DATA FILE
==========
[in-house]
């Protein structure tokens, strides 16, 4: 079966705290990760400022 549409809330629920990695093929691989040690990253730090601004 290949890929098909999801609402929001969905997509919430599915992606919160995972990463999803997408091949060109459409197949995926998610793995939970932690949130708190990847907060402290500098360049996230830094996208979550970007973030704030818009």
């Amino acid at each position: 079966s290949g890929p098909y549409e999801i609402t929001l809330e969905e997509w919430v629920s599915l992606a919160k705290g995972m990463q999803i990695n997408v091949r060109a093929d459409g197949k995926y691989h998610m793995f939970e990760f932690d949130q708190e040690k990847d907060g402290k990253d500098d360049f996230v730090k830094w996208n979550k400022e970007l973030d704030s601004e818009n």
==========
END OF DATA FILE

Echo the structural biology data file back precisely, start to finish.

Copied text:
[in-house]
């Protein structure tokens, strides 16, 4: 079966705290990760400022 549409809330629920990695093929691989040690990253730090601004 290949890929098909999801609402929001969905997509919430599915992606919160995972990463999803997408091949060109459409197949995926998610793995939970932690949130708190990847907060402290500098360049996230830094996208979550970007973030704030818009």
């Amino acid at each position: 079966s290949g890929p098909y549409e999801i609402t929001l809330e969905e997509w919430v629920s599915l992606a919160k705290g995972m990463q999803i990695n997408v091949r060109a093929d459409g197949k995926y691989h998610m793995f939970e990760f932690d949130q708190e040690k990847d907060g402290k990253d500098d360049f996230v730090k830094w996208n979550k400022e970007l973030d704030s601004e818009n």